HC Deb 03 July 1978 vol 953 cc19-22
25. Mr. Skinner

asked the Minister for the Civil Service when he next expects to meet leaders of the Civil Service trade unions.

34. Mr. Molloy

asked the Minister for the Civil Service when he expects next to meet the representatives of Civil Service trade unions.

The Minister of State, Civil Service Department (Mr. Charles R. Morris)

I am in regular contact with representatives of the Civil Service unions.

Mr. Skinner

Will the Minister discuss with the trade unions the question of who decides the so-called "first division" of the Civil Service—the top 3,000 or so? Is he aware that between 1971 and 1975 the number of applicants from Oxford and Cambridge was 25 per cent. of those applying, yet more than 50 per cent. were accepted? This is bound to be the case when there is a majority of full-time civil servants on the selection panel. Will the Minister tell the Prime Minister, who seems to be drawing up the Labour Party manifesto these days, that we want to see a greater degree of accountability and democracy in the selection of these top posts?

Mr. Morris

On the selection of entrants to the administrative trainee grade of the Civil Service, I accept my hon. Friend's general contention that there appears to be a statistical bias in favour of what I would call Oxbridge entrants. But the fact remains that, while not all of our most able people come from Oxford and Cambridge, the figures provided for the Expenditure Sub-Committee demonstrate that these universities still attract more than their share of able school leavers, measured by A-level grades obtained. I am satisfied that the Civil Service Commission operates in a wholly impartial manner in the selection process.

Mr. Molloy

When my right hon. Friend next meets the Civil Service staff side and the Civil Service Union in particular, will he have further discussions on the subject of dispersal? This is causing a great deal of concern particularly among those civil servants who must uproot their homes to go to other parts of the country. Often they have teenage children and are moving to areas of high unemployment. Their movement there does not help to create employment. Will my right hon. Friend have more talks and ensure that people are able to volunteer whenever they can to take part in dispersal operations?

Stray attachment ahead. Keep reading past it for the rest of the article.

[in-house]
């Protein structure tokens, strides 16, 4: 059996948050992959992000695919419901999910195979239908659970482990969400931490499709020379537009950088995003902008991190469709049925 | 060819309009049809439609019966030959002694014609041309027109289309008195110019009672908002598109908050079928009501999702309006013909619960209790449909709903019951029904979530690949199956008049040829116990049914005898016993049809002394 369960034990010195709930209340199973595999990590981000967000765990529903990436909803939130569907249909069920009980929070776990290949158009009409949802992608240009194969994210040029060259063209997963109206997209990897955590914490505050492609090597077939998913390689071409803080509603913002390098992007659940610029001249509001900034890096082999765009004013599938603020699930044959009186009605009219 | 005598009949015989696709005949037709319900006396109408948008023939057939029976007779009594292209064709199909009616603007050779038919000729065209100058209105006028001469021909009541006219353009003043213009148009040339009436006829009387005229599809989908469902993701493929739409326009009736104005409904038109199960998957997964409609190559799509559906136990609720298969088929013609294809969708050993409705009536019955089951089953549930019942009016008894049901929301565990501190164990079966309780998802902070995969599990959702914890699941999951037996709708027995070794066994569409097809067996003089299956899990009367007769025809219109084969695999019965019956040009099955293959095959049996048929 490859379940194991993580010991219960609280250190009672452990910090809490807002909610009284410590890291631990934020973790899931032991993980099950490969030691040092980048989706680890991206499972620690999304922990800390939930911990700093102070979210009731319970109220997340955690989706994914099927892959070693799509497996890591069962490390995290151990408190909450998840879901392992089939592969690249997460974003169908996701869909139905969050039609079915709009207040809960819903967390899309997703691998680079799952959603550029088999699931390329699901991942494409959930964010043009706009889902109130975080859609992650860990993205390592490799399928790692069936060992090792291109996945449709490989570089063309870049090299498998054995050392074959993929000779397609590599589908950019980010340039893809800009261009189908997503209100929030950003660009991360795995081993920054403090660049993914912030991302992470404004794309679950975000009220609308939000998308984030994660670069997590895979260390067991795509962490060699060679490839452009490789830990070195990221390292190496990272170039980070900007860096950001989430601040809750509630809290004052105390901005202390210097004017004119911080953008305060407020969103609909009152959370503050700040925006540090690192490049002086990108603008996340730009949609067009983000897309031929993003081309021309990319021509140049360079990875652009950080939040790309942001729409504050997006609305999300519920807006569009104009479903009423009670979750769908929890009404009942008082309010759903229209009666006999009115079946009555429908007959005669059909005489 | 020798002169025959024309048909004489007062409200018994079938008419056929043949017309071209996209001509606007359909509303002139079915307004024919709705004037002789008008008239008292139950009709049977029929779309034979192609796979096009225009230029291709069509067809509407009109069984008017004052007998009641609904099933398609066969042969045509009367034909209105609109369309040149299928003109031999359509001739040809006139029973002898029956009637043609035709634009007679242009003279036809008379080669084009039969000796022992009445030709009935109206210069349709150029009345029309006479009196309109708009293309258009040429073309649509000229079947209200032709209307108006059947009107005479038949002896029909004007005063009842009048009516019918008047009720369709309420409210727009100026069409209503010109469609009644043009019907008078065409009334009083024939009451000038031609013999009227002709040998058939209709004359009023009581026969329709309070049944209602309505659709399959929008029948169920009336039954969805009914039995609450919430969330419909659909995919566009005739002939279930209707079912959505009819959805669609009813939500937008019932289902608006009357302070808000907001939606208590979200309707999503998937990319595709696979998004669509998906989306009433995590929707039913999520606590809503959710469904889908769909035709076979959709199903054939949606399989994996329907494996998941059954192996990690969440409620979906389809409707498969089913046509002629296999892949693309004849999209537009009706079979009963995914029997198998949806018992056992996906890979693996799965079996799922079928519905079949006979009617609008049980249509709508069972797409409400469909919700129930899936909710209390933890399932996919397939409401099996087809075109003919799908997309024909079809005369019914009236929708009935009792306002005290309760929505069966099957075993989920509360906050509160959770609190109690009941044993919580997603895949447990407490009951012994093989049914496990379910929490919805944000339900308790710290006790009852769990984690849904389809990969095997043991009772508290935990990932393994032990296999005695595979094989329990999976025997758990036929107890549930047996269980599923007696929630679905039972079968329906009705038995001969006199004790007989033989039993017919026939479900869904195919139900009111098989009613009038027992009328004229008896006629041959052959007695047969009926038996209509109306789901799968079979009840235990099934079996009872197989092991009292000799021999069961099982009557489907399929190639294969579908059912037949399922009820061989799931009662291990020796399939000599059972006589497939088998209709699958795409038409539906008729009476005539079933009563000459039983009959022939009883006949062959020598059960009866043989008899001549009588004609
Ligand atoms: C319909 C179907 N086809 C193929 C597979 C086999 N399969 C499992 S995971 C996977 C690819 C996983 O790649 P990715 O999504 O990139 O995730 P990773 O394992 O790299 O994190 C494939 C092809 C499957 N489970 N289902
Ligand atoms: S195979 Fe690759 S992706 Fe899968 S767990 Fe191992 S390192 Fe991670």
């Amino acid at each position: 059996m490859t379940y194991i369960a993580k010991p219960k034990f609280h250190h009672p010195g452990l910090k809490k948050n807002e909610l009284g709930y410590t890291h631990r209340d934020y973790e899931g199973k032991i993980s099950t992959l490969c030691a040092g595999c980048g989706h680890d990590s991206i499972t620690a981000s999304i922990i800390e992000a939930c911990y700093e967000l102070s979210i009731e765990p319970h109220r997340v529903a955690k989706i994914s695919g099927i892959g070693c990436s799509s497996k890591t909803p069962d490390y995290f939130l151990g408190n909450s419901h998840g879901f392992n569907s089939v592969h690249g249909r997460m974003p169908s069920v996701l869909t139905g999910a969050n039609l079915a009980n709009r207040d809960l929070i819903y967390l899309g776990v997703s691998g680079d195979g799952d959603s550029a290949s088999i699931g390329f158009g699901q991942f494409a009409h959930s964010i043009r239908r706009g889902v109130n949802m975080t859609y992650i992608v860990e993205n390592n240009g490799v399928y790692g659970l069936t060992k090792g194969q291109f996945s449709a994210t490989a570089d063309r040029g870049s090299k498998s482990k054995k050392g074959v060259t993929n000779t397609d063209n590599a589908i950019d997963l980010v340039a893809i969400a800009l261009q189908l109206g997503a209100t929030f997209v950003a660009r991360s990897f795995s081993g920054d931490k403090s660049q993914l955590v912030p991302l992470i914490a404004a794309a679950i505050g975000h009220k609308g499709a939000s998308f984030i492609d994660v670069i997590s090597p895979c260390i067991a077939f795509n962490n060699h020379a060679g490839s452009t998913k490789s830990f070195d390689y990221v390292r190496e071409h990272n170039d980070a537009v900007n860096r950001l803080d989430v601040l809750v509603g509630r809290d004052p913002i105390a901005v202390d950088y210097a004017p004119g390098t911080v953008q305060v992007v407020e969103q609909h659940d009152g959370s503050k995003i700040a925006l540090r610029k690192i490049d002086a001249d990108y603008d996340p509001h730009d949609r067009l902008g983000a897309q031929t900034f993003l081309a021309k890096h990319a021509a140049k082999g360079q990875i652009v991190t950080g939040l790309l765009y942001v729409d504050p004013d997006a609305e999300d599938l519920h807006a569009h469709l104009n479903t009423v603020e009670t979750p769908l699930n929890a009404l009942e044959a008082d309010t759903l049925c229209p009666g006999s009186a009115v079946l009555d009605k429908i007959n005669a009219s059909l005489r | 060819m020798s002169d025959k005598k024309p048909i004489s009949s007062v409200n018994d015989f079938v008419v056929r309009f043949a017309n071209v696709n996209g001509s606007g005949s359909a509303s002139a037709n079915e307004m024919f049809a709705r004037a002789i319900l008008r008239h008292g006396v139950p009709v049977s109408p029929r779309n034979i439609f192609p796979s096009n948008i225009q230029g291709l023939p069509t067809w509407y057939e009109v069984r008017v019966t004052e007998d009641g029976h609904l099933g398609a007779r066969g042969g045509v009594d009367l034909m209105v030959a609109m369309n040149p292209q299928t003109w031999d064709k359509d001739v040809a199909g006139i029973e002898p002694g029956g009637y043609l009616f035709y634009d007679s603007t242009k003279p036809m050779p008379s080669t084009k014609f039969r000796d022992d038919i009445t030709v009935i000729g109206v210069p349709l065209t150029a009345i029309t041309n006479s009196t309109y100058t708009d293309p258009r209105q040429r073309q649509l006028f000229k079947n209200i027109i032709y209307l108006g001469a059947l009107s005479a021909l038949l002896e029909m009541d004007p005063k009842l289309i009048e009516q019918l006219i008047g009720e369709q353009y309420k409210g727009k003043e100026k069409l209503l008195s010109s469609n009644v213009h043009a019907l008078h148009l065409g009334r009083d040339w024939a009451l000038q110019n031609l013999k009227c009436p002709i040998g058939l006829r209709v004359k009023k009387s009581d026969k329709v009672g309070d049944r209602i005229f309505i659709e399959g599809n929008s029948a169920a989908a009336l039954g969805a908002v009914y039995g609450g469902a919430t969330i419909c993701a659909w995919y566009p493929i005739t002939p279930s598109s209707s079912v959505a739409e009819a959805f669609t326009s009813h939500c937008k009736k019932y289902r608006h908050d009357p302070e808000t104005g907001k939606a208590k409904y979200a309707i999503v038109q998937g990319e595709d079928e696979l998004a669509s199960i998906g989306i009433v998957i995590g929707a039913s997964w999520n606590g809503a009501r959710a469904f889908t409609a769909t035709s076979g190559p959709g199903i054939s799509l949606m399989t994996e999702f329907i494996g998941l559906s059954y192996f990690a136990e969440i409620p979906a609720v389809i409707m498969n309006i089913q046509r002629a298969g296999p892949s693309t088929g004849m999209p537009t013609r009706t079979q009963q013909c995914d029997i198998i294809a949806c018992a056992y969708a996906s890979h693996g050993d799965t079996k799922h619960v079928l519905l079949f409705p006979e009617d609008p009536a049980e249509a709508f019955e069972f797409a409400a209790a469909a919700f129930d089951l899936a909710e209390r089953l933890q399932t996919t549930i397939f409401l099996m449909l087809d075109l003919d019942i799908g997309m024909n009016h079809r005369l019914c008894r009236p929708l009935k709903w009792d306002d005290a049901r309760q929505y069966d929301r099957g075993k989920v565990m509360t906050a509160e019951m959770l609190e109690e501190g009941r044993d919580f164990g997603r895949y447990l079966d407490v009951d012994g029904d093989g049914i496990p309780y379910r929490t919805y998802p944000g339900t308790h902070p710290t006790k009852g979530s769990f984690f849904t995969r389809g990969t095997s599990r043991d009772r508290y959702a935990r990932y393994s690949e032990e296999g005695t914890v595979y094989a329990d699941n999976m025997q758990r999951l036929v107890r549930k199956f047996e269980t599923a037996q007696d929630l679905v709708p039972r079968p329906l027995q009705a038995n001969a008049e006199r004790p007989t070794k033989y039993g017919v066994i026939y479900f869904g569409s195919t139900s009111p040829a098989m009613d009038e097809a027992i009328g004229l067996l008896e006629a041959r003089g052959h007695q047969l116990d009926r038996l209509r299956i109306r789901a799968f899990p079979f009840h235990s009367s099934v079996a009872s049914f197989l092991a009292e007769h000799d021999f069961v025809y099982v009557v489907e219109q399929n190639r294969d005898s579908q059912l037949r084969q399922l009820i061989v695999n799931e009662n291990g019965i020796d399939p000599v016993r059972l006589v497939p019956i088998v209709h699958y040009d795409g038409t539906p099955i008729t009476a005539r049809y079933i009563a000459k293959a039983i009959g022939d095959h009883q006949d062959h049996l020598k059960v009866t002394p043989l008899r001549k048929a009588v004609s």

Mr. Morris

I am happy to meet any of the Civil Service unions on the question of dispersal. I understand the difficulties for individual civil servants in London and the South-East, but I assure my hon. Friend that it is hoped that Government policy will operate on a wholly voluntary service.

Mr. Rhodes James

First, may I say that we are all very pleased that the hon. Member for Bolsover (Mr. Skinner) has returned? He has a great deal of respect and affection on this side of the House. Does the Minister agree that a well-paid, fairly-treated and respected Civil Service with a high morale is vital to the economic revival of this country, particularly in the elimination of waste in public expenditure? Is he aware that many hon. Members on this side of the House share his concern about the maintenance and expansion of an efficient and high-morale Civil Service?

Mr. Morris

I am very grateful for the hon. Member's comments. I share his views about the wholly regrettable absence of my hon. Friend the Member for Bolsover (Mr. Skinner). However, my hon. Friend is here so often that I did not notice that he had been away.

Mr. Speaker

Without offence to the hon. Member for Bolsover (Mr. Skinner), I want to second what has been said by the hon. Member for Cambridge (Mr. Rhodes James).

Mr. Ioan Evans

When my right hon. Friend meets the Civil Service trade union leaders, will he allay the fears aroused by the Leader of the Opposition that a future Conservative Government would be prepared to restrict Civil Service and public service wages but to leave the private sector alone? Although this is an academic proposal, I still hope that my right hon. Friend will allay their fears.

Mr. Morris

I feel that the Leader of the Opposition made a monumental gaffe in her Penistone speech when she outlined the Tory Party's approach to pay policy and suggested that the Civil Service, the nationalised industries and the public sector generally should be restrained by strict cash limits. That policy would involve double standards and discrimination against 6 million workers.

Mr. Tim Renton

In his discussions with the relevant trade union leaders, has the Minister given thought to the question whether Civil Service inflation-proof pensions should be funded? These pensions form an increasingly important part of the total remuneration of civil servants. Is it not an anomaly that they are not funded for civil servants but are funded for local authorities' and nationalised industries' employees?

Mr. Morris

I do not wholly accept that it is anomaly as such. It is true that Civil Service pensions are not funded, but I do not think that that is an anomaly.